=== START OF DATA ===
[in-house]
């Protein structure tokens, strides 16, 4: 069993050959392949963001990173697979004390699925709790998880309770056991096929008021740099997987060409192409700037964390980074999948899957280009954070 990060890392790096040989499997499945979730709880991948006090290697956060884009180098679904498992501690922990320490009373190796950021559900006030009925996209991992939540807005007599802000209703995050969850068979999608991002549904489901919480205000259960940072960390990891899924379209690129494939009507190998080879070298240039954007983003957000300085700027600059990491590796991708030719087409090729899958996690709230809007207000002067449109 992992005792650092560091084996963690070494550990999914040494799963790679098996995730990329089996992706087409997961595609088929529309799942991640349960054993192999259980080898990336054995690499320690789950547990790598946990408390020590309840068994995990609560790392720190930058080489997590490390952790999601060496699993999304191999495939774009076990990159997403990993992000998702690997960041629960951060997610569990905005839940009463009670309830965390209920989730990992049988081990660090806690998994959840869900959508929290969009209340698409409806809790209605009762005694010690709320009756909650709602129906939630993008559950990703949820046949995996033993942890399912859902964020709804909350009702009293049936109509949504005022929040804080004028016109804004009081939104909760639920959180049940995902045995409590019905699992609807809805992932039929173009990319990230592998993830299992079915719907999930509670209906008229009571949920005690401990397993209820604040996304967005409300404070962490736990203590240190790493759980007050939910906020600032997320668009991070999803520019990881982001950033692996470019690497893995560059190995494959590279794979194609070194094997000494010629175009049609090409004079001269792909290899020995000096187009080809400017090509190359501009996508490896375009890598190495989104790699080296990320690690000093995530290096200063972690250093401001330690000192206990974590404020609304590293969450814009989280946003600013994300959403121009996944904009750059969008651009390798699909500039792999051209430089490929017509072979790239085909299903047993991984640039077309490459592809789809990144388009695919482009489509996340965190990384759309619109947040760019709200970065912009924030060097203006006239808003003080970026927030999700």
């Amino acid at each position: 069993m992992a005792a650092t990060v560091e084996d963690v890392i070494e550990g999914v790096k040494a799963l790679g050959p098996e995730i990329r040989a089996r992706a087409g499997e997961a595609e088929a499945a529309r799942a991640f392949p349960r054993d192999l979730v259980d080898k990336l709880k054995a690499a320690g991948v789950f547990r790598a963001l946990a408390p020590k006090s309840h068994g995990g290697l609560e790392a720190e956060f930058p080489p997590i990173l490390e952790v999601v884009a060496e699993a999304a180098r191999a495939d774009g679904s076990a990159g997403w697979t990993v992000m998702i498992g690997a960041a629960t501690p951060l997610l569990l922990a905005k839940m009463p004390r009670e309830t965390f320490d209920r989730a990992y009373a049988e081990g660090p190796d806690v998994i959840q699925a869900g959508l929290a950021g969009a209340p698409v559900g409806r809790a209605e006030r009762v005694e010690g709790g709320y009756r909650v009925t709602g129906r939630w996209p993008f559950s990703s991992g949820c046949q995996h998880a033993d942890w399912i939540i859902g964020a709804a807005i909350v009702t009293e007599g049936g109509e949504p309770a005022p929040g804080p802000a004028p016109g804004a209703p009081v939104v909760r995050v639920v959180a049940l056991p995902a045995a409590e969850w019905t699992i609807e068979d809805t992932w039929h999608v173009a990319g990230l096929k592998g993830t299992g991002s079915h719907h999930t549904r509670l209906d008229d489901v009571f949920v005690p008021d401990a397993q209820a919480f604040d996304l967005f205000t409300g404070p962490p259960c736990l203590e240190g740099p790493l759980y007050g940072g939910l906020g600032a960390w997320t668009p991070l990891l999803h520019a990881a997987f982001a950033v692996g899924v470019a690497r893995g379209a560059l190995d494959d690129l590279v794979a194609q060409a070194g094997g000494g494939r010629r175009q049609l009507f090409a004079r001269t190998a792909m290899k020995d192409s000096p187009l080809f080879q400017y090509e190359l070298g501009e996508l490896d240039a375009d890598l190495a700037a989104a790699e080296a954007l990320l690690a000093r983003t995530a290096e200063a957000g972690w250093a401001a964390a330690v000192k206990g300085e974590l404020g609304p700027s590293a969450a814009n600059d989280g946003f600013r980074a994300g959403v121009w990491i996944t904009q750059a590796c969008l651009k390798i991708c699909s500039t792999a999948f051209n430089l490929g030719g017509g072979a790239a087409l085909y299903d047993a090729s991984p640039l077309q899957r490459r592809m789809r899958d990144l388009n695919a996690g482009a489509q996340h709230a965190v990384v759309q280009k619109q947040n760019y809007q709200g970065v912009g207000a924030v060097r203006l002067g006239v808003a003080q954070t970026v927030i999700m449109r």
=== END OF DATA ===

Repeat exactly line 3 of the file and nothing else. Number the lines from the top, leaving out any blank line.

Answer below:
């Amino acid at each position: 069993m992992a005792a650092t990060v560091e084996d963690v890392i070494e550990g999914v790096k040494a799963l790679g050959p098996e995730i990329r040989a089996r992706a087409g499997e997961a595609e088929a499945a529309r799942a991640f392949p349960r054993d192999l979730v259980d080898k990336l709880k054995a690499a320690g991948v789950f547990r790598a963001l946990a408390p020590k006090s309840h068994g995990g290697l609560e790392a720190e956060f930058p080489p997590i990173l490390e952790v999601v884009a060496e699993a999304a180098r191999a495939d774009g679904s076990a990159g997403w697979t990993v992000m998702i498992g690997a960041a629960t501690p951060l997610l569990l922990a905005k839940m009463p004390r009670e309830t965390f320490d209920r989730a990992y009373a049988e081990g660090p190796d806690v998994i959840q699925a869900g959508l929290a950021g969009a209340p698409v559900g409806r809790a209605e006030r009762v005694e010690g709790g709320y009756r909650v009925t709602g129906r939630w996209p993008f559950s990703s991992g949820c046949q995996h998880a033993d942890w399912i939540i859902g964020a709804a807005i909350v009702t009293e007599g049936g109509e949504p309770a005022p929040g804080p802000a004028p016109g804004a209703p009081v939104v909760r995050v639920v959180a049940l056991p995902a045995a409590e969850w019905t699992i609807e068979d809805t992932w039929h999608v173009a990319g990230l096929k592998g993830t299992g991002s079915h719907h999930t549904r509670l209906d008229d489901v009571f949920v005690p008021d401990a397993q209820a919480f604040d996304l967005f205000t409300g404070p962490p259960c736990l203590e240190g740099p790493l759980y007050g940072g939910l906020g600032a960390w997320t668009p991070l990891l999803h520019a990881a997987f982001a950033v692996g899924v470019a690497r893995g379209a560059l190995d494959d690129l590279v794979a194609q060409a070194g094997g000494g494939r010629r175009q049609l009507f090409a004079r001269t190998a792909m290899k020995d192409s000096p187009l080809f080879q400017y090509e190359l070298g501009e996508l490896d240039a375009d890598l190495a700037a989104a790699e080296a954007l990320l690690a000093r983003t995530a290096e200063a957000g972690w250093a401001a964390a330690v000192k206990g300085e974590l404020g609304p700027s590293a969450a814009n600059d989280g946003f600013r980074a994300g959403v121009w990491i996944t904009q750059a590796c969008l651009k390798i991708c699909s500039t792999a999948f051209n430089l490929g030719g017509g072979a790239a087409l085909y299903d047993a090729s991984p640039l077309q899957r490459r592809m789809r899958d990144l388009n695919a996690g482009a489509q996340h709230a965190v990384v759309q280009k619109q947040n760019y809007q709200g970065v912009g207000a924030v060097r203006l002067g006239v808003a003080q954070t970026v927030i999700m449109r």